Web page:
Food Minister Özdemir has declared war on cheap meat. As a result, he does not fear social injustice. Something should also change with containers.
Berlin – The title of the coalition agreement between the Ampel parties is “Dare to make more progress”. In addition, the SPD, Greens and FDP refer to themselves in the agreement as an “alliance for freedom, justice and sustainability”. Apparently the government around Chancellor Olaf Scholz wants to fill these words with life.
Cem Özdemir, Federal Minister for Food and Agriculture, has now explained the first plans for a more sustainable use of food. For the Green politician, this also includes turning away from cheap meat. That is why Özdemir recently went on a confrontation course with discounters. He tried to allay the concern that increased meat prices would not be financially viable for every German citizen.
Food Minister Özdemir: “Everyone should still be able to afford meat”
“Everyone should still be able to afford meat. It shouldn’t be a luxury good, ”he said to the Editorial network Germany. But one also has an obligation to do justice to members of the agricultural industry. “For me, social justice also begins with the workers in the slaughterhouses, whose minimum wages we will finally raise. And it’s about our farmers who, like everyone else, have to be able to make a living from their work. ”
Animal husbandry must be improved overall, said Özdemir. In addition, the former Green Party leader wants to loosen the legal and tax framework for food donations in the future. “Especially in retail, it is about making donations easier so that not so much is thrown away,” said the Minister of Food Editorial network Germany. “For this, questions of liability and tax law need to be clarified,” said Özdemir, “the fear of civil law suits is an obstacle for many companies.”
Containers in Germany punishable – Özdemir: “I think that’s pretty absurd”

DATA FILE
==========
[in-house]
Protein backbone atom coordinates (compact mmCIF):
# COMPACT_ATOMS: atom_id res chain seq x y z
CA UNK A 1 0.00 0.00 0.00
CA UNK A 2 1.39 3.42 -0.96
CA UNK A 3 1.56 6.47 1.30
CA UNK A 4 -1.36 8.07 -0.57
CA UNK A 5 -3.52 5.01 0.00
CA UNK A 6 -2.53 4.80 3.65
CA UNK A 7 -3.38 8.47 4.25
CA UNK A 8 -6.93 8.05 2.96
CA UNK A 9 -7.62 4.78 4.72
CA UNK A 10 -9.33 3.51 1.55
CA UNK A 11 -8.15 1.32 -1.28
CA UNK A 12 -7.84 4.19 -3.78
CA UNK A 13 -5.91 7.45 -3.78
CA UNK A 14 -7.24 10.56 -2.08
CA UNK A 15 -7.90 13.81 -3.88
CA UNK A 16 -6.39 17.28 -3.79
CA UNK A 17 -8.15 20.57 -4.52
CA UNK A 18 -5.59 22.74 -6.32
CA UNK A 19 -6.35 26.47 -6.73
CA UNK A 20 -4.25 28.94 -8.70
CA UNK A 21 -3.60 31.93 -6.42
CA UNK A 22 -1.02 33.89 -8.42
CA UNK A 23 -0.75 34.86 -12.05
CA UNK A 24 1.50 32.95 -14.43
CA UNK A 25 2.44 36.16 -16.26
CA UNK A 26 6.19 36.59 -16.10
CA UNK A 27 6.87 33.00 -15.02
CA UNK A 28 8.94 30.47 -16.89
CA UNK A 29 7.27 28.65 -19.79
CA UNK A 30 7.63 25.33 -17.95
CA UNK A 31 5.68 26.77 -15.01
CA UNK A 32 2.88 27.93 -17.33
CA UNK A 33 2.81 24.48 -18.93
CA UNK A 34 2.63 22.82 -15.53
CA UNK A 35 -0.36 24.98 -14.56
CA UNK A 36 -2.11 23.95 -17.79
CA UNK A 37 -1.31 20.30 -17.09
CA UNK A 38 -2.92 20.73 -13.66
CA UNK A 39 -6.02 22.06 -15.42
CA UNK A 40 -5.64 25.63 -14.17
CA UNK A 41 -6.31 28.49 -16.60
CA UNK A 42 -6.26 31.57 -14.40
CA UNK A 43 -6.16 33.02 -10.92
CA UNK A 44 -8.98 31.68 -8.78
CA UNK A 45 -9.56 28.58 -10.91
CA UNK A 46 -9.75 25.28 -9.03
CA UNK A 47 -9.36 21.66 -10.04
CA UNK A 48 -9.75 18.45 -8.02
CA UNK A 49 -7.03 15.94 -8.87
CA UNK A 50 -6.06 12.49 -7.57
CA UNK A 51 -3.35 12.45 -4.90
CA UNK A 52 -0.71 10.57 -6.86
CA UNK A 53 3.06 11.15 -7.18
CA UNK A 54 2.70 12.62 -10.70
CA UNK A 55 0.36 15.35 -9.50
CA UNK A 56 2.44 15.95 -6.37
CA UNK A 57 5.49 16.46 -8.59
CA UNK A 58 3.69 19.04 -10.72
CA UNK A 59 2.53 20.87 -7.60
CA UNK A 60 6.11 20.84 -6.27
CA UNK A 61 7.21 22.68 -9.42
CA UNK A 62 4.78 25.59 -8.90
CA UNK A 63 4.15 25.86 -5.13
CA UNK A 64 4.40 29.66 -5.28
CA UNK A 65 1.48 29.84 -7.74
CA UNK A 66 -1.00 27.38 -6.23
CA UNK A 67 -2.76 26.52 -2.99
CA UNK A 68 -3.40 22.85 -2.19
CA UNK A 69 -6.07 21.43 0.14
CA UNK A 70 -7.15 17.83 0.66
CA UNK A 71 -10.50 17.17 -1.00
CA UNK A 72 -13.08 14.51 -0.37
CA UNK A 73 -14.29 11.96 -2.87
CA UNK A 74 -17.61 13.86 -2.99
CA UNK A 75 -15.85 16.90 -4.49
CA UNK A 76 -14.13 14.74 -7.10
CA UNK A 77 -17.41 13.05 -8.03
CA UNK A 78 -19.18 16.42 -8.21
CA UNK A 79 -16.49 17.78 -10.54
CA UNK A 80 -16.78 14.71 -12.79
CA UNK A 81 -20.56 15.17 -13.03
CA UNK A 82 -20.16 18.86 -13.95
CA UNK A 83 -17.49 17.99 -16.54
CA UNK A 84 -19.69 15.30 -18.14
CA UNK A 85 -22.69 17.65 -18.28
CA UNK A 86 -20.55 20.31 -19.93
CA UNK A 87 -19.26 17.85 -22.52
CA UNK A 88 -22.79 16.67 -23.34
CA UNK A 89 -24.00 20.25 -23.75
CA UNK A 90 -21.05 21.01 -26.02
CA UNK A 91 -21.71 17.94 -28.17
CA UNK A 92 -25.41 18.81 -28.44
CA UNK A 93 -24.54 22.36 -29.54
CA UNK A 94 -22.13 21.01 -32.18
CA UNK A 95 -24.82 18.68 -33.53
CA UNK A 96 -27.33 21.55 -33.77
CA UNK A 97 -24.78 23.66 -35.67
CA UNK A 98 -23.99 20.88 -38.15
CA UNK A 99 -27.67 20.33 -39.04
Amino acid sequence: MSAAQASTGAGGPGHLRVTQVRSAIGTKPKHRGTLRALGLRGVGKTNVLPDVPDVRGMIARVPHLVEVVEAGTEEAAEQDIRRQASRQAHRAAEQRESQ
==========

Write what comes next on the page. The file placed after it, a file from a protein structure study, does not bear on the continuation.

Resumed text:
He wants to make it more attractive for retailers to donate food instead of simply throwing it away. One possibility is to omit the sales tax on food donations even in the event that the goods were incorrectly labeled. “We want to reduce food waste in the entire value chain – from the field to the retail trade,” continued Özdemir. “It has been shown that it is not enough to rely on voluntary agreements, as the previous government did.”
In the fight against the throwaway mentality, the Minister of Food would also like to tackle the criminality of containers. So far it has been a criminal offense to take discarded (often still edible) food out of supermarket waste containers. “I think that’s pretty absurd,” said Özdemir.
Despite the ban, containers are quite widespread in Germany among poor people, but also among many environmentally conscious students. Supermarket chains such as Aldi, Lidl, Rewe or Edeka often try to prevent this in this country. They fear liability risks, although many federal states often turn a blind eye if people are caught loading containers. On the other hand, several female students from Bavaria who had been caught failed with their complaint to the Constitutional Court. The young women had resisted a criminal conviction for theft – without success. (kh)
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